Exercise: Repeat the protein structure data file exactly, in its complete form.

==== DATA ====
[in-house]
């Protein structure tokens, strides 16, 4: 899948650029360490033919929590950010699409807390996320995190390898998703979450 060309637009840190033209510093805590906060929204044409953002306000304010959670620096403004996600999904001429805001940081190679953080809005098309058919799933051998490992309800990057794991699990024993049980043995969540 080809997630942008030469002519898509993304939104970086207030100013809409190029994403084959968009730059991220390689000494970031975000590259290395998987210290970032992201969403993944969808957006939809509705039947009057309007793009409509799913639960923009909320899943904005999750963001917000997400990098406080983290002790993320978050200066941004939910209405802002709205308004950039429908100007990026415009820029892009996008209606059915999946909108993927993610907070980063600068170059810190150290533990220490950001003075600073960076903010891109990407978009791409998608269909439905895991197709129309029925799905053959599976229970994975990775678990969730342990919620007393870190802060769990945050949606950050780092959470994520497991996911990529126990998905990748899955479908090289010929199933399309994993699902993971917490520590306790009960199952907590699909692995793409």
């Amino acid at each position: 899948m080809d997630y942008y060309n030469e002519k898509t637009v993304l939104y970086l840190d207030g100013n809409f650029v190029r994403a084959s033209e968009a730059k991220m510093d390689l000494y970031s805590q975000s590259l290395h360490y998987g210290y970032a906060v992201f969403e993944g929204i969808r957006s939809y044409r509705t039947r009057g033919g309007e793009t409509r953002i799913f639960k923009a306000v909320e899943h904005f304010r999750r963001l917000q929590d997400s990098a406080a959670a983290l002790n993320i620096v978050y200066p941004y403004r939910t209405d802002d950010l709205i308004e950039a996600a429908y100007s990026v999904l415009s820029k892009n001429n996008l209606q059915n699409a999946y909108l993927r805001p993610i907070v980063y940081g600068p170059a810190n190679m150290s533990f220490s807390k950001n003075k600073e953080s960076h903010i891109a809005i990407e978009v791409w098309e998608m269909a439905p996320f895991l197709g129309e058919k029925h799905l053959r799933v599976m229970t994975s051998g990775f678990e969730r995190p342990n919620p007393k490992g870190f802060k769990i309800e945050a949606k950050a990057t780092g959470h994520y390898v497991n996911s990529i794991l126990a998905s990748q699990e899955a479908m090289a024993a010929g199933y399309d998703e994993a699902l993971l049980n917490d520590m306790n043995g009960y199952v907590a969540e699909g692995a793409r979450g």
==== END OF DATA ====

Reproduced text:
[in-house]
């Protein structure tokens, strides 16, 4: 899948650029360490033919929590950010699409807390996320995190390898998703979450 060309637009840190033209510093805590906060929204044409953002306000304010959670620096403004996600999904001429805001940081190679953080809005098309058919799933051998490992309800990057794991699990024993049980043995969540 080809997630942008030469002519898509993304939104970086207030100013809409190029994403084959968009730059991220390689000494970031975000590259290395998987210290970032992201969403993944969808957006939809509705039947009057309007793009409509799913639960923009909320899943904005999750963001917000997400990098406080983290002790993320978050200066941004939910209405802002709205308004950039429908100007990026415009820029892009996008209606059915999946909108993927993610907070980063600068170059810190150290533990220490950001003075600073960076903010891109990407978009791409998608269909439905895991197709129309029925799905053959599976229970994975990775678990969730342990919620007393870190802060769990945050949606950050780092959470994520497991996911990529126990998905990748899955479908090289010929199933399309994993699902993971917490520590306790009960199952907590699909692995793409």
């Amino acid at each position: 899948m080809d997630y942008y060309n030469e002519k898509t637009v993304l939104y970086l840190d207030g100013n809409f650029v190029r994403a084959s033209e968009a730059k991220m510093d390689l000494y970031s805590q975000s590259l290395h360490y998987g210290y970032a906060v992201f969403e993944g929204i969808r957006s939809y044409r509705t039947r009057g033919g309007e793009t409509r953002i799913f639960k923009a306000v909320e899943h904005f304010r999750r963001l917000q929590d997400s990098a406080a959670a983290l002790n993320i620096v978050y200066p941004y403004r939910t209405d802002d950010l709205i308004e950039a996600a429908y100007s990026v999904l415009s820029k892009n001429n996008l209606q059915n699409a999946y909108l993927r805001p993610i907070v980063y940081g600068p170059a810190n190679m150290s533990f220490s807390k950001n003075k600073e953080s960076h903010i891109a809005i990407e978009v791409w098309e998608m269909a439905p996320f895991l197709g129309e058919k029925h799905l053959r799933v599976m229970t994975s051998g990775f678990e969730r995190p342990n919620p007393k490992g870190f802060k769990i309800e945050a949606k950050a990057t780092g959470h994520y390898v497991n996911s990529i794991l126990a998905s990748q699990e899955a479908m090289a024993a010929g199933y399309d998703e994993a699902l993971l049980n917490d520590m306790n043995g009960y199952v907590a969540e699909g692995a793409r979450g």